However, many people did not agree with WLD’s paper and several experts expressed why they thought WLD’s conclusions were not well founded. All in all, this created lots of discussion around that blog entry (+100 comments to date). I’m not going to summarize the different views here; those interested can look at the discussion thread.

I have to admit it, when I first came across the WLD paper and read its abstract, I was confused. Most of my research to date had been grounded on the idea that detectability was something worth accounting for. For what I knew, detectability was an important issue in wildlife surveys. I had read lots of interesting work by clever people showing so. I had followed the many developments in occupancy-detection models presented over the last decade. Plus, I knew that most modern statistical ecology methods were indeed state-space models, that is, models that explicitly describe the observation process [3]. So, if WLD were right and accounting for detectability was a waste… how could it be that so many people had been so wrong and for so long? What had WLD found out that everyone else had missed?

In Brian’s blog there were complaints that no discussant was really getting into the WLD paper and addressing it in detail. So I decided to take up the challenge, read the paper with care and evaluate whether the evidence WLD provided was convincing or not. The result of this work is a response paper that I have published [4], also in PLoS ONE, together with co-authors Jose Lahoz-Monfort, Brendan Wintle, Michael McCarthy and Darryl MacKenzie.

Reading WLD’s paper was hard, it contains a lot of material; getting to the bottom of things took some time and effort. However, once we did, it became clear that there were several deficiencies in the WLD paper. There was a lot to be said but, for the sake of getting the main ideas across, we decided to concentrate on 5 key messages. I summarize these below, and you can read the details in our paper.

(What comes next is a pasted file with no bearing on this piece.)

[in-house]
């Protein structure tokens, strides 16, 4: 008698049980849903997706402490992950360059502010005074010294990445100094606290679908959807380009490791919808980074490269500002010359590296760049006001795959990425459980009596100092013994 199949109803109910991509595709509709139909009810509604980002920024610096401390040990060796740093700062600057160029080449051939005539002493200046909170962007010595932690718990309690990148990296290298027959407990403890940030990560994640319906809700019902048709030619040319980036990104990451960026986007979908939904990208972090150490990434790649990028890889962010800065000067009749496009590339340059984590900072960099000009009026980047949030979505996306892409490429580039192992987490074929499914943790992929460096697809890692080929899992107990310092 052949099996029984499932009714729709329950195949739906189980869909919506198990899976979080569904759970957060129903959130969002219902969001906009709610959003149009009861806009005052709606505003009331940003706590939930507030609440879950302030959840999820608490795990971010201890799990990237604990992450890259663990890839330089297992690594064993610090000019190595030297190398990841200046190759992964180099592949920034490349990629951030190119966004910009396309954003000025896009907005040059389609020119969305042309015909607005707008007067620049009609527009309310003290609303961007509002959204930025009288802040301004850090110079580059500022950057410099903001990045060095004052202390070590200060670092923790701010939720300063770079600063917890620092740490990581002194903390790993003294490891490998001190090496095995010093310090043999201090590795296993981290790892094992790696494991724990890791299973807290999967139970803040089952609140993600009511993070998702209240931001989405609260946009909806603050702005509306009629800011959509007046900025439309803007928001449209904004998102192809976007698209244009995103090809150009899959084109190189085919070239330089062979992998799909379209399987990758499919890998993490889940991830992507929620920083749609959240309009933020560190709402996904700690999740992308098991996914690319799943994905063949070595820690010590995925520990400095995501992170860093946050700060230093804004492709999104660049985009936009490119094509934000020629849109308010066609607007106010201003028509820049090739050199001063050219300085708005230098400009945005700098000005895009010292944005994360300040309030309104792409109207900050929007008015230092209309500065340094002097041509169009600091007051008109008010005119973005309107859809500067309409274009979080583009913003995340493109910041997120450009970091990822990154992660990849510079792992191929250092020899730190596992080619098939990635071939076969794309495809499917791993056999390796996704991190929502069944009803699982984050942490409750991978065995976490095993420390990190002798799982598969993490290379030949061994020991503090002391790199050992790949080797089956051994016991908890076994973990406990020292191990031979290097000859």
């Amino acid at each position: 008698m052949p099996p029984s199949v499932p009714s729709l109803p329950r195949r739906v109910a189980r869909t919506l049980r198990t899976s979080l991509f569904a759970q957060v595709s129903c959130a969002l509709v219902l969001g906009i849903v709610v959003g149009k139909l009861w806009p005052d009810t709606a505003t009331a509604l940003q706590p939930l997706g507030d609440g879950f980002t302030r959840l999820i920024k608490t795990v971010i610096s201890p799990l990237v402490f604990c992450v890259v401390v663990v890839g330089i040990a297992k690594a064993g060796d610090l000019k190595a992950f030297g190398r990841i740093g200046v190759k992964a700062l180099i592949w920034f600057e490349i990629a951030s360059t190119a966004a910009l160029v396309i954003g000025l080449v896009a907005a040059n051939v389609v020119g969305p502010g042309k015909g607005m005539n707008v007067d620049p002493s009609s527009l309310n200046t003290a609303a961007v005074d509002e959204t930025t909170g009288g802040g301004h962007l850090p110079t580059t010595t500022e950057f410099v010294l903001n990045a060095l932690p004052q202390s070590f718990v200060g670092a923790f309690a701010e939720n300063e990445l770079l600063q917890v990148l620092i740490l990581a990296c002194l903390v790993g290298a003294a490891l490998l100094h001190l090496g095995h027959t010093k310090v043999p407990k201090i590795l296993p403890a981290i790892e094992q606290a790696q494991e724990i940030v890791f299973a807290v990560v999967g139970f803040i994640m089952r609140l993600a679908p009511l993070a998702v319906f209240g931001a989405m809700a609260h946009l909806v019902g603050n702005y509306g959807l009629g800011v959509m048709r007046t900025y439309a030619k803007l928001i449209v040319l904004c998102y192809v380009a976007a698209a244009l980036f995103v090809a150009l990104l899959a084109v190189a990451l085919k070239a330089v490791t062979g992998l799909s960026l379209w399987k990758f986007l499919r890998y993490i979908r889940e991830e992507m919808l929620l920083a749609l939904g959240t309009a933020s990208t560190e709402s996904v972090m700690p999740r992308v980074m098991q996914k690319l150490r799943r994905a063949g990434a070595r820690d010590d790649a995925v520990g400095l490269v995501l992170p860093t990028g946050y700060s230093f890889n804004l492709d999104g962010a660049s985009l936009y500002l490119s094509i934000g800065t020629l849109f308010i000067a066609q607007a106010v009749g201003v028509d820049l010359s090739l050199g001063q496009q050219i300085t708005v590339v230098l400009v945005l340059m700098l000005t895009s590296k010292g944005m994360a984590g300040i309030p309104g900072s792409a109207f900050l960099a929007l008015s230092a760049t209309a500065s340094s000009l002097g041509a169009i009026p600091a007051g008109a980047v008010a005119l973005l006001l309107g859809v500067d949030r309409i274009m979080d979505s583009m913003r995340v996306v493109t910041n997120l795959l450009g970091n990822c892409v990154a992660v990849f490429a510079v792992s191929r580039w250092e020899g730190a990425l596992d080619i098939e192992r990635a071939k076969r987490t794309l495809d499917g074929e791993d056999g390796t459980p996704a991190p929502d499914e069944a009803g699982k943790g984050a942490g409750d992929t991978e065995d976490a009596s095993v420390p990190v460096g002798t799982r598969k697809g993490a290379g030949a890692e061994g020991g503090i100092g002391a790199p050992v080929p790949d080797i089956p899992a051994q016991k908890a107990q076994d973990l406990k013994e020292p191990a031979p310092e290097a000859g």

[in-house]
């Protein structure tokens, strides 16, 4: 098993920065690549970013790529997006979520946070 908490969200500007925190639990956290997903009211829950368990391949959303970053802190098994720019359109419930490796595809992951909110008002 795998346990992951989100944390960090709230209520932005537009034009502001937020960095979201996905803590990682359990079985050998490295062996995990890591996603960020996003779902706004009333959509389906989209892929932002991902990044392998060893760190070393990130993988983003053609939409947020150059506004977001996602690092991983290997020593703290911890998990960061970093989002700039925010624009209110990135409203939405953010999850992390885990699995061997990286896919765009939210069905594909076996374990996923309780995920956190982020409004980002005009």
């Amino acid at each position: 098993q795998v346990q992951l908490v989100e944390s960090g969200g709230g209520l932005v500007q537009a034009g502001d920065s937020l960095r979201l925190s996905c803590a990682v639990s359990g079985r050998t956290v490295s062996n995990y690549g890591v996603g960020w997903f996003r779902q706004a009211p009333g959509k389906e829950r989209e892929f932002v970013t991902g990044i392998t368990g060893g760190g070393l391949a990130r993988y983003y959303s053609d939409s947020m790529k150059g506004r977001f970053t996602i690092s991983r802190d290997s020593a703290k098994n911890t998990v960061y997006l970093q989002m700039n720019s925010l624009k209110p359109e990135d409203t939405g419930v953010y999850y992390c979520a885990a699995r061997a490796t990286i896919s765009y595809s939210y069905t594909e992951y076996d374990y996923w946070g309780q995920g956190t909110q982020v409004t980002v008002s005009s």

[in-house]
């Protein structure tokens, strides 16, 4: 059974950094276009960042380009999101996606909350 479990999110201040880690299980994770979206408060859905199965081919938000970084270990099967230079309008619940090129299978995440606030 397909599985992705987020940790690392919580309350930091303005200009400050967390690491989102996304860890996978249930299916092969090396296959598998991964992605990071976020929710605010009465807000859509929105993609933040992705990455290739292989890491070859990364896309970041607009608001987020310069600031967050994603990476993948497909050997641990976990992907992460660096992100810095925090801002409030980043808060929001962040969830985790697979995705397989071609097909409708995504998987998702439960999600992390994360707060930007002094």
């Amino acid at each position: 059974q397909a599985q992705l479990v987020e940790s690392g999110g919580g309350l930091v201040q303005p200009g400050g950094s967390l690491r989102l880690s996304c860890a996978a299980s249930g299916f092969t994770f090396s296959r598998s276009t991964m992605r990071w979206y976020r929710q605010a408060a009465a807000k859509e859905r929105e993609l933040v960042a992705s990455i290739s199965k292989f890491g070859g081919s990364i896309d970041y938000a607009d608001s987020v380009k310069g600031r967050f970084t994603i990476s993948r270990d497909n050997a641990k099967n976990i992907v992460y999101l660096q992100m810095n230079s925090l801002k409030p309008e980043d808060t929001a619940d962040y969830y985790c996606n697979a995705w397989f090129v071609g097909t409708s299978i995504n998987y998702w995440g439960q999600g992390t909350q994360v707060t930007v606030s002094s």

• Message 1: Boundary estimates and multiple solutions are not as great a problem as implied by WLD. Ok, there is no doubt that estimator performance worsens as sample size decreases. Some of these problems include multiple solutions and boundary estimates. This is a fact and it applies to any statistical method; therefore, by itself this cannot be used as an argument to dismiss the value of occupancy-detection models. On top of that, WLD’s paper overstates the magnitude of these issues. For instance, we explain why some of the boundary estimates that WLD found (zeros) are mathematically not possible (i.e. WLD must have had a problem with their model fitting procedure). We also show that, for the examples tested by WLD, the R software package we used (unmarked) finds the maximum-likelihood estimates at the first attempt in most cases. Having said that, we recommend model fitting with multiple different starting values. But this is just good practice in general, for occupancy models, capture-recapture, distance sampling or whenever using numerical maximum-likelihood methods.
  • Message 2: By ignoring imperfect detection, a different metric is estimated. This metric can be derived from the occupancy-detection model. When detectability is disregarded, occupancy and detection are confounded: rather than estimating where the species is, we estimate where the species can be detected. This same metric can be also derived from occupancy-detection models (as the product of the estimated occupancy probability and the estimated conditional probability of detection given the survey effort expended). So, if one really thinks that this is the metric that is going to solve one’s problem, no worries, the occupancy-detection model also delivers it. 🙂